"Bikidnon- KAAMULAN FESTIVAL" Bukidnon by glengyl_iligan
Bukidnon Travel Guide: 9 reviews and 37 photos
Hundreds of visitors including local, foreign tourists and media will troop anew to Malaybalay City in Bukidnon on February 24, this year to witness the best of the yearly celebration of the well renowned Kaamulan Festival dubbed as the most authentic ethnic festival in the country.
The local government of Malaybalay City is optimistic that this year’s celebration of the Kaamulan Festival in time for the Visit Philippines 2003 campaign will double the increase of their local tourism.
The best feature of this spectacular annual festivity is the gathering of the seven hilltribes namely Tala-andig, Higa-onon, Umayamnoon, Manobo, Tigwahanon, Matigsalug and Bukidnon featuring their traditional songs, dances, sports, crafts and rituals clad in their traditional vibrant costumes and heirloom jewelry.
To the hilltribes, “Kaamulan” heralded the symbolic breakthrough of their long quest for meaning and identity. Above all, it provides an interesting ground for the unification of the many tribes of Northern Mindanao and the Filipinos as a whole.
But for the highlanders in the region, “Kaamulan” signifies a gathering for a purpose. It may mean a datuship ritual, a wedding ceremony, a thanksgiving festival at harvest season and many others.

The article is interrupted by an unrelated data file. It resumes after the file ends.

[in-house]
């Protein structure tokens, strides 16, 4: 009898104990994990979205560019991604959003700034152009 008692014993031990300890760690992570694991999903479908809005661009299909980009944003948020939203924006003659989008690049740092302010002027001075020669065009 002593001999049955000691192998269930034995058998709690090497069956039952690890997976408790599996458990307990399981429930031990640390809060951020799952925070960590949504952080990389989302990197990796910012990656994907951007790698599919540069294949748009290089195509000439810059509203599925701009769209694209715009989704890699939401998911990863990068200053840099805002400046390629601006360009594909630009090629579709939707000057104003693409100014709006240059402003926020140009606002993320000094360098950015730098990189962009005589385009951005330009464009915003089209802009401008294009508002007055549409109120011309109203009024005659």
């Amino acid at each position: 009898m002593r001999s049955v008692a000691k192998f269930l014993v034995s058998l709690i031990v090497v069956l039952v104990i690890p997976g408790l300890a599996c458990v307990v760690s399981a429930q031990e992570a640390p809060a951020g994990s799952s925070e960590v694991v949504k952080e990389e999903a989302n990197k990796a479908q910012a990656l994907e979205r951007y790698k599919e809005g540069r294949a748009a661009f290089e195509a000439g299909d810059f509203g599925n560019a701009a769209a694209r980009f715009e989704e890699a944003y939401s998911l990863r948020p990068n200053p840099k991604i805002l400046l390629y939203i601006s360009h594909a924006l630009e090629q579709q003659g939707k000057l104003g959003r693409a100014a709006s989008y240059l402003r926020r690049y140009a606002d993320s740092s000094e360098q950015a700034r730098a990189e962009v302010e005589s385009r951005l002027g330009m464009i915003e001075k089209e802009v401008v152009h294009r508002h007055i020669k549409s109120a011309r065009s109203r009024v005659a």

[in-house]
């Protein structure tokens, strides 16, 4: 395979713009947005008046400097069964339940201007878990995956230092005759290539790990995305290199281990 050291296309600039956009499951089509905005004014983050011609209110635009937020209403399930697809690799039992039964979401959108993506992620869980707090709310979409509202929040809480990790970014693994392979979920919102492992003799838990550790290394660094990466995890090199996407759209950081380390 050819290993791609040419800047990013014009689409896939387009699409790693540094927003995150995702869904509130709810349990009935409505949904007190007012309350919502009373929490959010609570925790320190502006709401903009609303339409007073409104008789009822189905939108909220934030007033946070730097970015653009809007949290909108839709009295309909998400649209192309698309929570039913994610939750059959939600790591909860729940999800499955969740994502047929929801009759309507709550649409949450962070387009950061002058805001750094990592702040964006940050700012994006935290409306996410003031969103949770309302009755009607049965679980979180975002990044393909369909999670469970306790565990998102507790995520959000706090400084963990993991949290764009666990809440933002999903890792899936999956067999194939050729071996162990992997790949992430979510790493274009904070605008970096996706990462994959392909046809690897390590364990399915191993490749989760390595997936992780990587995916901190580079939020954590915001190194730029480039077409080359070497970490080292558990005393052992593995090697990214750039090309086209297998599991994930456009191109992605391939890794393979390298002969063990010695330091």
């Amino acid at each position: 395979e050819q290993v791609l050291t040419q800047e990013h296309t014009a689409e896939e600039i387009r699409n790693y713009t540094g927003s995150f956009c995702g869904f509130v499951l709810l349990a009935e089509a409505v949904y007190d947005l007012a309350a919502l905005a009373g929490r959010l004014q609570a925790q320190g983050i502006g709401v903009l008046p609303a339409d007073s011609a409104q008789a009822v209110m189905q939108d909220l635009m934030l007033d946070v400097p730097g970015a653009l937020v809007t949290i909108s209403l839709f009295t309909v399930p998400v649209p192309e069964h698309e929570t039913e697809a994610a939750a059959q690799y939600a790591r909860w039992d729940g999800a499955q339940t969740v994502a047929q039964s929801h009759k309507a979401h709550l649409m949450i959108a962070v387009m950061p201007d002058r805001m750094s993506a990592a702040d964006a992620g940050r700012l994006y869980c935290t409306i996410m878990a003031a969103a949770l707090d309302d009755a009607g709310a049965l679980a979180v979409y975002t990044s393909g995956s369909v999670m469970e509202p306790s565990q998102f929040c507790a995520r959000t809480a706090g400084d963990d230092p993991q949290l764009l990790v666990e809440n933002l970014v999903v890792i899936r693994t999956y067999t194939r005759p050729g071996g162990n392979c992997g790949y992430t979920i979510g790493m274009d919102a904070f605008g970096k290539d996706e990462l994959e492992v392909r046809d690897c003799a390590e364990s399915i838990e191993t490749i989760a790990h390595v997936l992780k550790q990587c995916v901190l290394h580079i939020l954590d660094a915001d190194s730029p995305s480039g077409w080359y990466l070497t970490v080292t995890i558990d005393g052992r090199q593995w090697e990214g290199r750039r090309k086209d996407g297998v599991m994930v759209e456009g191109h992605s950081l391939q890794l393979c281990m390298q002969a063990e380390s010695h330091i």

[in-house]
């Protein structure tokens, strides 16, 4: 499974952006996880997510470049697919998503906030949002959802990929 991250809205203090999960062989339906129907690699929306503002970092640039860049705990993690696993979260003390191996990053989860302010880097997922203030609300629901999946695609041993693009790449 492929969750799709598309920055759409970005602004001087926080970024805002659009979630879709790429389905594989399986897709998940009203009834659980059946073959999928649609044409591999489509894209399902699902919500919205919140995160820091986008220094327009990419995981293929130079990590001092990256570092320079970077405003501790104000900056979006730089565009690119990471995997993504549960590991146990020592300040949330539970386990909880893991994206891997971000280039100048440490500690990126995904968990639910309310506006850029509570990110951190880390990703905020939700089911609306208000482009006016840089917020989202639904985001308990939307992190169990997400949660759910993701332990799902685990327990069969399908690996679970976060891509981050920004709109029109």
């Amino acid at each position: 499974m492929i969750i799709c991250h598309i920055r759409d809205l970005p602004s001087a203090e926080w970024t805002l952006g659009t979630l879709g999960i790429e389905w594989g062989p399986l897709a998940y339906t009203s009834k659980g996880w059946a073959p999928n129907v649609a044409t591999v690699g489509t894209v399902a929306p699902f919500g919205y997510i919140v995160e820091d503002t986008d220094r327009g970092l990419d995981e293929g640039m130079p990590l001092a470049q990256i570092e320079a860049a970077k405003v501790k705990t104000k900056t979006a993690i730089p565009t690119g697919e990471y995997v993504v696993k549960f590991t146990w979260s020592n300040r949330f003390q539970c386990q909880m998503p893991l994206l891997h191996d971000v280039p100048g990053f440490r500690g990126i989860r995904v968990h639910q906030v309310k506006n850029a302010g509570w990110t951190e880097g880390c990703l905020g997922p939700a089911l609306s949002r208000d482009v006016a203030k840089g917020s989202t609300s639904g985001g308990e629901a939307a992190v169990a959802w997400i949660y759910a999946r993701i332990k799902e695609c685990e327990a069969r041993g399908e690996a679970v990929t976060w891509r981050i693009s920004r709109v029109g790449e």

Meanwhile, other highlights of the 15-day festivities are agro-trade fair featuring exotic plants, array of delicacies, ethnic dance clinic, rodeo, horse show, off-road competition set against pine covered mountains of Bukidnon. The public will also have a chance to observe the ritual known as “Pamuhat” during the highlight of the festivities.
The much awaited street dancing on March 1, will start along Fortich Street and culminates at the Capitol Grounds.
Kaamulan was first presented as a festival at the Pines View Park in Malaybalay City in Bukidnon on Nov. 25-27, 1977 and was received enthusiastically by thousands of guests and tourists. For several years, the festival was held every September but was later moved to March to commemorate the creation of Bukidnon as a province on March 10, 1917.